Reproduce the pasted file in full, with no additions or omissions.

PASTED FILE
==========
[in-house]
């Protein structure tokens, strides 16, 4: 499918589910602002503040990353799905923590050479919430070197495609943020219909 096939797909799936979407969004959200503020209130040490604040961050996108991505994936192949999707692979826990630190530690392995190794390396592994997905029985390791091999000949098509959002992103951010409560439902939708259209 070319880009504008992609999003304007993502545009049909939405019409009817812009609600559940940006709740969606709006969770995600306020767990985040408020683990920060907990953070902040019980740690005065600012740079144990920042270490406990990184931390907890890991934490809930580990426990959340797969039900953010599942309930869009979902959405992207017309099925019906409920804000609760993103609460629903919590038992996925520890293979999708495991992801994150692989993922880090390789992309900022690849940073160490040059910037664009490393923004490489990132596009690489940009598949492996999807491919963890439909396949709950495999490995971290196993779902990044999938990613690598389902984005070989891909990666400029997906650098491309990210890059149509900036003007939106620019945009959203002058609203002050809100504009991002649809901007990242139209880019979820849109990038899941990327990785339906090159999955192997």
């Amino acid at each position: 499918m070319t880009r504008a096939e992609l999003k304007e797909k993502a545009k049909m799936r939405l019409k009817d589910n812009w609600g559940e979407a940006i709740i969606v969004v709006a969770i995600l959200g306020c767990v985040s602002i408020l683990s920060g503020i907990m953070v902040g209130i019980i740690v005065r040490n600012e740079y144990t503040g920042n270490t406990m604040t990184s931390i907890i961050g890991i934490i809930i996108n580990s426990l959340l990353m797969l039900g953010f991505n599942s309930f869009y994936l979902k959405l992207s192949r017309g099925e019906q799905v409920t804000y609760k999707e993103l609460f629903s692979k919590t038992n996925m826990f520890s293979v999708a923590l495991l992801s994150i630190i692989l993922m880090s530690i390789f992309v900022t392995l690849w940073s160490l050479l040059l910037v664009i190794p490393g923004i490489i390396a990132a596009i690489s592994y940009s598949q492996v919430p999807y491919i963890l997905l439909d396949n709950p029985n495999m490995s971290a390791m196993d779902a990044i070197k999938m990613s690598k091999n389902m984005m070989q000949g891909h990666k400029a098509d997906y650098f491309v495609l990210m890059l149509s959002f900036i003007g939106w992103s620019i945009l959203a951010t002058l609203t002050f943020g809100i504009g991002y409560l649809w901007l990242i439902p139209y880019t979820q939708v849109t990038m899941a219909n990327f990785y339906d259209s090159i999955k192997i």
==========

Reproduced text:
[in-house]
């Protein structure tokens, strides 16, 4: 499918589910602002503040990353799905923590050479919430070197495609943020219909 096939797909799936979407969004959200503020209130040490604040961050996108991505994936192949999707692979826990630190530690392995190794390396592994997905029985390791091999000949098509959002992103951010409560439902939708259209 070319880009504008992609999003304007993502545009049909939405019409009817812009609600559940940006709740969606709006969770995600306020767990985040408020683990920060907990953070902040019980740690005065600012740079144990920042270490406990990184931390907890890991934490809930580990426990959340797969039900953010599942309930869009979902959405992207017309099925019906409920804000609760993103609460629903919590038992996925520890293979999708495991992801994150692989993922880090390789992309900022690849940073160490040059910037664009490393923004490489990132596009690489940009598949492996999807491919963890439909396949709950495999490995971290196993779902990044999938990613690598389902984005070989891909990666400029997906650098491309990210890059149509900036003007939106620019945009959203002058609203002050809100504009991002649809901007990242139209880019979820849109990038899941990327990785339906090159999955192997």
């Amino acid at each position: 499918m070319t880009r504008a096939e992609l999003k304007e797909k993502a545009k049909m799936r939405l019409k009817d589910n812009w609600g559940e979407a940006i709740i969606v969004v709006a969770i995600l959200g306020c767990v985040s602002i408020l683990s920060g503020i907990m953070v902040g209130i019980i740690v005065r040490n600012e740079y144990t503040g920042n270490t406990m604040t990184s931390i907890i961050g890991i934490i809930i996108n580990s426990l959340l990353m797969l039900g953010f991505n599942s309930f869009y994936l979902k959405l992207s192949r017309g099925e019906q799905v409920t804000y609760k999707e993103l609460f629903s692979k919590t038992n996925m826990f520890s293979v999708a923590l495991l992801s994150i630190i692989l993922m880090s530690i390789f992309v900022t392995l690849w940073s160490l050479l040059l910037v664009i190794p490393g923004i490489i390396a990132a596009i690489s592994y940009s598949q492996v919430p999807y491919i963890l997905l439909d396949n709950p029985n495999m490995s971290a390791m196993d779902a990044i070197k999938m990613s690598k091999n389902m984005m070989q000949g891909h990666k400029a098509d997906y650098f491309v495609l990210m890059l149509s959002f900036i003007g939106w992103s620019i945009l959203a951010t002058l609203t002050f943020g809100i504009g991002y409560l649809w901007l990242i439902p139209y880019t979820q939708v849109t990038m899941a219909n990327f990785y339906d259209s090159i999955k192997i």